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‘Syriza win means hope has arrived in Greece’

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Issue 2438
Syriza leader Alexis Tsipras speaking at a rally before the partys election victory on Sunday
Syriza leader Alexis Tsipras speaking at a rally before the party’s election victory on Sunday (Pic: Guy Smallman)

Voters in Greece delivered a resounding rejection of austerity in last Sunday’s general election.

Radical left party Syriza stormed to victory while the mainstream parties were left humiliated.

The Tory New Democracy party, which led the last government, won just 76 seats in the 300-seat parliament. 

Labour-type Pasok, which pushed through cuts in coalition with New Democracy, was reduced to just 13 seats.

Angeliki is a school worker sacked by the last government to pay off the bankers’ bailout. 

She told Socialist Worker, “Hope has just arrived in Greece. For years we have suffered the agony of the crisis. 

“All that time we hoped this would happen.”

There was jubilation in the streets as workers heard the result. It’s the first time since dictatorship ended in the 1970s that a party other than New Democracy or Pasok has been elected. 

But as people in Greece celebrated, world leaders and the right wing media predicted impending doom. 


The Daily Mail newspaper claimed Greece faced a run on its banks. David Cameron said the result would “increase economic uncertainty across Europe”. 

The reality is that ordinary people in Greece have been living with “economic uncertainty” for the last five years and they have had enough.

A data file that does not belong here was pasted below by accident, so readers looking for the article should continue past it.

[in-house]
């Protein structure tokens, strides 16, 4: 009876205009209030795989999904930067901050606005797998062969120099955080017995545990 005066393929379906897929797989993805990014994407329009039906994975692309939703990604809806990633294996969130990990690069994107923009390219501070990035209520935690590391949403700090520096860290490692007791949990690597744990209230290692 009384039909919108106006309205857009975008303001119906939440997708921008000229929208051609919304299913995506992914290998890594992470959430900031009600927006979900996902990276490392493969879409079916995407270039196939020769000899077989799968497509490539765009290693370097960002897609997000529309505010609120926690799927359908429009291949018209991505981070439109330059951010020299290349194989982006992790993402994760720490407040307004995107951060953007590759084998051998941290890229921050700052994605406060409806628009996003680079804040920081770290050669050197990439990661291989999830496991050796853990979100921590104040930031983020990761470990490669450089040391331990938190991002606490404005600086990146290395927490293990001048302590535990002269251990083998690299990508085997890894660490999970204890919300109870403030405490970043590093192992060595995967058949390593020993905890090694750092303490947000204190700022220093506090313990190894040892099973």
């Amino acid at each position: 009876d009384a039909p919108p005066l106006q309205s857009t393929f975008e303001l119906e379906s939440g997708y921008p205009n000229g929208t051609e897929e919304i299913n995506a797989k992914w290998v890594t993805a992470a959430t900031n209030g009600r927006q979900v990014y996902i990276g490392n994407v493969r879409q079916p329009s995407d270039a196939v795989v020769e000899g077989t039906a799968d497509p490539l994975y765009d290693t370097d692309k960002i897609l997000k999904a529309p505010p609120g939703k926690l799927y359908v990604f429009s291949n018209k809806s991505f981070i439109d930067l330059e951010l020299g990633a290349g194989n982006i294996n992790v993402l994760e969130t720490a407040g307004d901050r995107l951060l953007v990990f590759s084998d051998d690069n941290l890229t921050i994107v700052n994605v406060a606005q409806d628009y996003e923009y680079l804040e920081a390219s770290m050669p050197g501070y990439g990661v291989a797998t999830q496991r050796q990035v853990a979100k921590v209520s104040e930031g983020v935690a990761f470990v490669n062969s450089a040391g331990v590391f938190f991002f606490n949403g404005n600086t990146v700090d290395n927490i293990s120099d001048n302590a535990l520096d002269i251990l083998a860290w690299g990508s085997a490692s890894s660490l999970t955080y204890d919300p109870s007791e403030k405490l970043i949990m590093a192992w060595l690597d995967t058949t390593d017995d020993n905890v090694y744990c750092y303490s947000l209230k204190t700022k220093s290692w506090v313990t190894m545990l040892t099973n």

Workers have fought austerity with general strikes, occupations and protests. They feel that Syriza’s victory reflects that struggle.

School worker Angeliki said workers struggle forced the last government out

School worker Angeliki said workers’ struggle forced the last government out

Angeliki said, “All the workers who are fighting overturned the government. 

“It isn’t just us school workers. It’s cleaners picketing government buildings, media workers in occupation, strikers at Coca Cola and cement factories and protesters defending the environment.”

The radical left party Syriza was formed in 2004 around an offshoot of the Communist Party. In a 2009 election it won 4.6 percent of the vote. Now it has won 36 percent.

Syriza is against the impact of austerity that has been imposed on Greece to pay for bailing out the banks. It wants to write off at least half of Greece’s £238 billion debt. 

Stock markets tumbled and the euro briefly fell to an 11-year low against the dollar after the result. But Tsipras quickly formed a coalition with the right wing Independent Greeks. 

The key question now is whether Syriza will stand up to the bankers and creditors.

“Now the left is in government, first of all we want our jobs back,” said Angeliki. “Then we want it to do something about austerity. 

“We want a completely different sort of politics to the old parties. We’ll keep fighting until we win back what was taken from us.”

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